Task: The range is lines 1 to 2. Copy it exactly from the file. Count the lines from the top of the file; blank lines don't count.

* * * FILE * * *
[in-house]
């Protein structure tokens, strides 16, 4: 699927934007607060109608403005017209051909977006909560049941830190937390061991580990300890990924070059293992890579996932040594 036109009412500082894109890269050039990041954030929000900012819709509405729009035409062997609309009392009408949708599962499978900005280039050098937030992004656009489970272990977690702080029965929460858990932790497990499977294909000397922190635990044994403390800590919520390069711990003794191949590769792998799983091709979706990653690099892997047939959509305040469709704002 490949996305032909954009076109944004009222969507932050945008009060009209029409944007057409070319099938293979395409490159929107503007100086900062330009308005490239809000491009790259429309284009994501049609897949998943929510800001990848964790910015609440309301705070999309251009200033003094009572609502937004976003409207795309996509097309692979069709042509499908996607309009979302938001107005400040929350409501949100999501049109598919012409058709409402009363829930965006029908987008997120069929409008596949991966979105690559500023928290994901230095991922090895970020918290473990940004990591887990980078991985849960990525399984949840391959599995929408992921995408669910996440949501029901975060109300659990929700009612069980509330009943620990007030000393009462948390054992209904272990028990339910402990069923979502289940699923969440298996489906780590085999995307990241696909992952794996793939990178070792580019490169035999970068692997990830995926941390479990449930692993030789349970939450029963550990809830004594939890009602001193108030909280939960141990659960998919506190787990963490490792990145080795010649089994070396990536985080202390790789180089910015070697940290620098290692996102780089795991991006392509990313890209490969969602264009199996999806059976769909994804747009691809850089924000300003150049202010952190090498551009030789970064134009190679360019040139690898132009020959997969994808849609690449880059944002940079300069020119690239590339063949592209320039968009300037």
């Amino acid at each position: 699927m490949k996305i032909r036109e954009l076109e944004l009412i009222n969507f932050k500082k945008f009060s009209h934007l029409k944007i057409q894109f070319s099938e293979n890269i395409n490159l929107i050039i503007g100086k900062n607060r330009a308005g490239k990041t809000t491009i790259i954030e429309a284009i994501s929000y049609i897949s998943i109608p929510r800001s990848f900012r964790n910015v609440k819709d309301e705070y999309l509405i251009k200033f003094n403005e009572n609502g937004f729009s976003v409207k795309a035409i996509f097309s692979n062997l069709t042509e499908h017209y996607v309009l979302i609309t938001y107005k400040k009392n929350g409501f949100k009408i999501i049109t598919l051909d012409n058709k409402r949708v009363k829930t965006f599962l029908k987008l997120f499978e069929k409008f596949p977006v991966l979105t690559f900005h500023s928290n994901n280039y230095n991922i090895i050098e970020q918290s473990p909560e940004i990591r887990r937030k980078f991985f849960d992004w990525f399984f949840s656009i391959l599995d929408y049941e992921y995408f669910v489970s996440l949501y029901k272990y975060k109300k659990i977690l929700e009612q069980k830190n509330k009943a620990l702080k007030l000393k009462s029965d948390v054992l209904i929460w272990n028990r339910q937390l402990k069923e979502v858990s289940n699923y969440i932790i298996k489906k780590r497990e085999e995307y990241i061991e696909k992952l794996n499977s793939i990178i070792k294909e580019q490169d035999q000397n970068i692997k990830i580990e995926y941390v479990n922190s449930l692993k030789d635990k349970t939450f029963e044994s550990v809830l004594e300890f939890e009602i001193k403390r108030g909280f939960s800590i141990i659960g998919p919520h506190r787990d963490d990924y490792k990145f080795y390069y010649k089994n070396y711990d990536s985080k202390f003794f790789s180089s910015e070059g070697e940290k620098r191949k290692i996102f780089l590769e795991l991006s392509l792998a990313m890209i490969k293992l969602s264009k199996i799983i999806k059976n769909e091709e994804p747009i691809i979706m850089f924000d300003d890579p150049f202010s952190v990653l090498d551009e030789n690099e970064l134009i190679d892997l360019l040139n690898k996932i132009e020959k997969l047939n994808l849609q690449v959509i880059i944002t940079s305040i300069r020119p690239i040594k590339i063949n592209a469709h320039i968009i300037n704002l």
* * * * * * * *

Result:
[in-house]
């Protein structure tokens, strides 16, 4: 699927934007607060109608403005017209051909977006909560049941830190937390061991580990300890990924070059293992890579996932040594 036109009412500082894109890269050039990041954030929000900012819709509405729009035409062997609309009392009408949708599962499978900005280039050098937030992004656009489970272990977690702080029965929460858990932790497990499977294909000397922190635990044994403390800590919520390069711990003794191949590769792998799983091709979706990653690099892997047939959509305040469709704002 490949996305032909954009076109944004009222969507932050945008009060009209029409944007057409070319099938293979395409490159929107503007100086900062330009308005490239809000491009790259429309284009994501049609897949998943929510800001990848964790910015609440309301705070999309251009200033003094009572609502937004976003409207795309996509097309692979069709042509499908996607309009979302938001107005400040929350409501949100999501049109598919012409058709409402009363829930965006029908987008997120069929409008596949991966979105690559500023928290994901230095991922090895970020918290473990940004990591887990980078991985849960990525399984949840391959599995929408992921995408669910996440949501029901975060109300659990929700009612069980509330009943620990007030000393009462948390054992209904272990028990339910402990069923979502289940699923969440298996489906780590085999995307990241696909992952794996793939990178070792580019490169035999970068692997990830995926941390479990449930692993030789349970939450029963550990809830004594939890009602001193108030909280939960141990659960998919506190787990963490490792990145080795010649089994070396990536985080202390790789180089910015070697940290620098290692996102780089795991991006392509990313890209490969969602264009199996999806059976769909994804747009691809850089924000300003150049202010952190090498551009030789970064134009190679360019040139690898132009020959997969994808849609690449880059944002940079300069020119690239590339063949592209320039968009300037």